|The first excerpt represents the element of Air. It speaks of mental influences and the process of thought, and is drawn from Beauty and The Beast by Bayard Taylor:
"Abel at first looked rather foolish, but quickly recovering
"`All vegetable substances are not proper for food: you would not
taste the poison-oak, or sit under the upas-tree of Java.'
"`Well, Abel,' Eunice rejoined, `how are we to distinguish what is
best for us? How are we to know WHAT vegetables to choose, or
what animal and mineral substances to avoid?'
"`I will tell you,' he answered, with a lofty air. `See here!'
pointing to his temple, where the second pimple--either from the
change of air, or because, in the excitement of the last few days,
|The second excerpt represents the element of Fire. It speaks of emotional influences and base passions, and is drawn from Falk by Joseph Conrad:
warm gratitude--there was something truly cordial
in his exertions.
He seemed as vexed as myself at our failure, and
would hardly listen to my thanks. He said it was
"nothings," and invited me on the spot to come on
board his ship and drink a glass of beer with him.
We poked sceptically for a while amongst the
bushes, peered without conviction into a ditch or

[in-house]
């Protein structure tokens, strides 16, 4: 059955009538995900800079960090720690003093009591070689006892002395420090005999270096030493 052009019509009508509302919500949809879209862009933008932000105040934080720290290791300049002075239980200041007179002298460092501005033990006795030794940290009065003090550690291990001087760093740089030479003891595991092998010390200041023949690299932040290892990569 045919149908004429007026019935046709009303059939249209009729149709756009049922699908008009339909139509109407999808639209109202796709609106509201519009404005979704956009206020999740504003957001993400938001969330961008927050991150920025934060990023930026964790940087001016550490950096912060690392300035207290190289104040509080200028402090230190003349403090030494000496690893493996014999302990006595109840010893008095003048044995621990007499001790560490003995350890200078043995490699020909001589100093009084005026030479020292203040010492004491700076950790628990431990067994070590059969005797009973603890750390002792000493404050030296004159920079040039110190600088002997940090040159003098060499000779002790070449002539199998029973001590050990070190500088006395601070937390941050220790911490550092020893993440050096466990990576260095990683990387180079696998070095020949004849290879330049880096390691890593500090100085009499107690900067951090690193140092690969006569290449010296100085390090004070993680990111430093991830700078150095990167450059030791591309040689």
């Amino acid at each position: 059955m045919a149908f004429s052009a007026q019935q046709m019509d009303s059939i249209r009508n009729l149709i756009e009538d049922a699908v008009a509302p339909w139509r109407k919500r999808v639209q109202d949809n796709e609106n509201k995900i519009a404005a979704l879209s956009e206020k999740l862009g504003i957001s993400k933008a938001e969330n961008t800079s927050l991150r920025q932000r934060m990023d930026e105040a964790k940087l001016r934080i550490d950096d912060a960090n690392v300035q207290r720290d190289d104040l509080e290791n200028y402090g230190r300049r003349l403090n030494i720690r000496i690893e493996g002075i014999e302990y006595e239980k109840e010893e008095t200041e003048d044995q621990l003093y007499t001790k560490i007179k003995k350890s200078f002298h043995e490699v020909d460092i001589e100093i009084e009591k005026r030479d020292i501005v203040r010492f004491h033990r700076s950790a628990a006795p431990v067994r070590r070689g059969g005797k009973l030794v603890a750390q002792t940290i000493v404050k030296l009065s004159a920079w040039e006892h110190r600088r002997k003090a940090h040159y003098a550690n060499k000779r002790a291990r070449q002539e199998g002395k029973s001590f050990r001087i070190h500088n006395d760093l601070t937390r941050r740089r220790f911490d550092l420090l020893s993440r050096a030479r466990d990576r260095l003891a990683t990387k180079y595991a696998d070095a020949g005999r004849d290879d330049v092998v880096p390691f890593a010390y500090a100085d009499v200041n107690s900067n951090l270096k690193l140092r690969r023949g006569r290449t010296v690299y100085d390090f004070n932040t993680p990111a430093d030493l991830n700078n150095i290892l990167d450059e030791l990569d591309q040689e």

two. There was not a sound: patches of slime glim-
mered feebly amongst the reeds. Slowly we trudged
back, drooping under the thin sickle of the moon,
|The third excerpt represents the element of Water. It speaks of pure spiritual influences and feelings of love, and is drawn from Moby Dick by Herman Melville:
trial, he came forth in the good old way--head foremost. As for the
great head itself, that was doing as well as could be expected.
And thus, through the courage and great skill in obstetrics of
Queequeg, the deliverance, or rather, delivery of Tashtego, was
successfully accomplished, in the teeth, too, of the most untoward
and apparently hopeless impediments; which is a lesson by no means to
be forgotten. Midwifery should be taught in the same course with
fencing and boxing, riding and rowing.
I know that this queer adventure of the Gay-Header's will be sure to
seem incredible to some landsmen, though they themselves may have
either seen or heard of some one's falling into a cistern ashore; an
|The fourth excerpt represents the element of Earth. It speaks of physical influences and the impact of the unseen on the visible world, and is drawn from Cousin Pons by Honore de Balzac:
an arm round her waist--"haf batience."
"As for you, you are an angel, I could kiss the ground you tread
upon," said she. "But M. Pons never liked me, he always hated me.
Besides, he thinks perhaps that I want to be mentioned in his will--"
"Hush! you vill kill him!" cried Schmucke.
"Good-bye, sir," said La Cibot, with a withering look at Pons. "You
may keep well for all the harm I wish you. When you can speak to me
pleasantly, when you can believe that what I do is done for the best,
I will come back again. Till then I shall stay in my own room. You
were like my own child to me; did anybody ever see a child revolt
against its mother? . . . No, no, M. Schmucke, I do not want to hear